Virat Kohli or Babar Azam? The debate continues

Virat Kohli and Babar Azam haven’t played enough cricket against each other but every time there is comparison, the cricketing fraternity seems to be divided.

Published : May 06, 2020 20:52 IST , Mumbai

Babar Azam celebrates his hundred against Australia in Brisbane in 2019.
Babar Azam celebrates his hundred against Australia in Brisbane in 2019.

Babar Azam celebrates his hundred against Australia in Brisbane in 2019.


Virat Kohli and Babar Azam haven’t played enough cricket against each other but every time there is comparison, the cricketing fraternity seems to be divided.

While the Indian captain has already emerged as one of the top batsmen in the world, Azam has been steadily rising up the ranks in the last couple of years — proving his mettle in all the three formats of the game.

It hasn’t been an easy ride for the 25-year-old Pakistan batsman.

There have been struggles and Mickey Arthur — who coached Pakistan for three years, from 2016 to 2019 — remembers how he ensured that Azam got enough opportunities to flex his muscles at the world stage.

“I saw Babar Azam grow as a cricketer. That was so important. People had said that Azam cannot play. I ensured that Azam plays every game for Pakistan. He is that good a player,” Arthur told Sportstar .

Babar Azam in Pakistan Test whites.

The seasoned coach, who is now the head coach of Sri Lanka, also remembers how it was important to give maximum opportunities to Azam. “We had to give him the roots to grow and wings to fly. We had to give him the time and we are seeing the results now,” Arthur said.


In his stint as the head coach of Pakistan, Arthur ensured that the youngsters were given a longer rope, even if they struggled initially. “I love developing younger players and giving them opportunity was crucial because over a period of time, that gives you sustainable success. I have always been a coach, who has tried to identify the areas that we needed to improve. I have tried to identify the brand of cricket we play and then structure the team with people who can fit into that brand of cricket. Then, give them an opportunity and allow them to get an extended run,” the 51-year-old Arthur said.

Babar Azam in action in one-day cricket.

That, according to Arthur, is important because it gives the players confidence and allows the team culture to grow. “Once you have that, you can win a title like the Champions Trophy. We started the tournament ranked eighth and we ended up winning it. It happened because of the confidence we showed in the young players,” the coach reminisced.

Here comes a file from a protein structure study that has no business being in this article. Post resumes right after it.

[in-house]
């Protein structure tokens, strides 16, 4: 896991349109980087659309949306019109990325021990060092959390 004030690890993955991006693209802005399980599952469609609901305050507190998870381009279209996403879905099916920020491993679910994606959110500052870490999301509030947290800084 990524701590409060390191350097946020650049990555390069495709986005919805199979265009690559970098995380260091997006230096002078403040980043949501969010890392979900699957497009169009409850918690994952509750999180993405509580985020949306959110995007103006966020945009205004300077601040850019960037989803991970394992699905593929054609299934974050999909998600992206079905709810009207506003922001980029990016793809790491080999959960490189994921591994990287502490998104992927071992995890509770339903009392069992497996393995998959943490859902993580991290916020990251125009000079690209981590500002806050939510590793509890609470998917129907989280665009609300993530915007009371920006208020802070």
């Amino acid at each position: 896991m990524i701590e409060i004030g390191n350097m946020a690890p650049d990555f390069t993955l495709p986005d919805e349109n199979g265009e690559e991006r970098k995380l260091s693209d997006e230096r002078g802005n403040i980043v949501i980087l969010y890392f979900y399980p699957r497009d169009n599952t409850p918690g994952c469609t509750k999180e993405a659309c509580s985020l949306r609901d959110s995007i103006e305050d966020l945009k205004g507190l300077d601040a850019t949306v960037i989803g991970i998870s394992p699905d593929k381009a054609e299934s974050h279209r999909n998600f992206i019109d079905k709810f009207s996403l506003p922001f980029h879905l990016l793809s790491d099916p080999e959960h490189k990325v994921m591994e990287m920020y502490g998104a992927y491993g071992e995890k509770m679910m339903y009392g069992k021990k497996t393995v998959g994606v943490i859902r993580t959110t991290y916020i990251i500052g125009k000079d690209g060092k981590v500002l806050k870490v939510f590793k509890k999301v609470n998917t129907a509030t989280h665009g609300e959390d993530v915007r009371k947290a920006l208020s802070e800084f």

Former Pakistan captain and batting legend, Javed Miandad, doesn’t want to draw a comparison between Kohli and Azam. “They are two different people and they are different from each other. They play the same game and are successful cricketers for their teams, but it is unfair to compare the two,” Miandad told this publication.

Drawing reference to the old times, Miandad added: “In our time, India was all about Sunil Gavaskar and Gundappa Viswanath. Then came Sachin Tendulkar. But it is not right to compare the two cricketers, right? So, here too, Azam and Virat are great ambassadors of the game, but are two entirely differently people.”

Last week, Miandad addressed an online session with the Pakistan cricketers, where he advised Azam to play to his strength. “Babar reminds me of Zaheer Abbas. He plays in his limits and the good thing about him is that he knows his limitations and boundaries, so he executes his plans accordingly,” Miandad said.

Calling him a ‘thinking man’s cricketer’, Miandad also admits that Azam’s presence has bolstered Pakistan batting line up. “A batting line up is dependent on the top-order. So, it is important for the top batsmen to fire, and that’s what he has done. He has worked on his limitations and have tried to be consistent. That’s a major thing,” Miandad, a former national team coach, said.

While Arthur and Miandad aren’t in a mood to compare Azam with Kohli, former Australia cricketer, Tom Moody, has a different opinion. ““He (Azam) has emerged over the last year or so into something that is going to be so special. We talked about how Kohli is so good on the eye as a batsman. If you think Kohli is good to watch, have a look at Azam bat. My gosh, he is something special,” Moody said on The Pitch Side Experts podcast alongside former West Indies cricketer Ian Bishop and cricket analyst Freddie Wilde.

“I think, in the next 5-10 years, he will be on your top five position. Even though he (Azam) has played 26 matches but in half of those matches he was not considered even part of the main batting line-up for Pakistan. He was the after-thought down the order,” he said.

“I think at the moment, it is very hard to justify him at that position given his statistics. Away from home he is only averaging 37 and at home he is averaging 67. But we have to consider that he has hardly played away from home and a lot of those games away were during the early part of his career,” Moody said on the show.

Having played international cricket for around five years, Azam has featured in 26 Tests, 74 ODIs and 38 T20Is, amassing a total of 6,680 runs. He is currently in the fifth position in ICC Test batting rankings, right after Steve Smith, Kohli, Marnus Labuschagne, and Kane Williamson.

These are still early days in his career, but those who have seen him from close quarters unanimously agree that the swashbuckling Pakistan batsman is here to stay.

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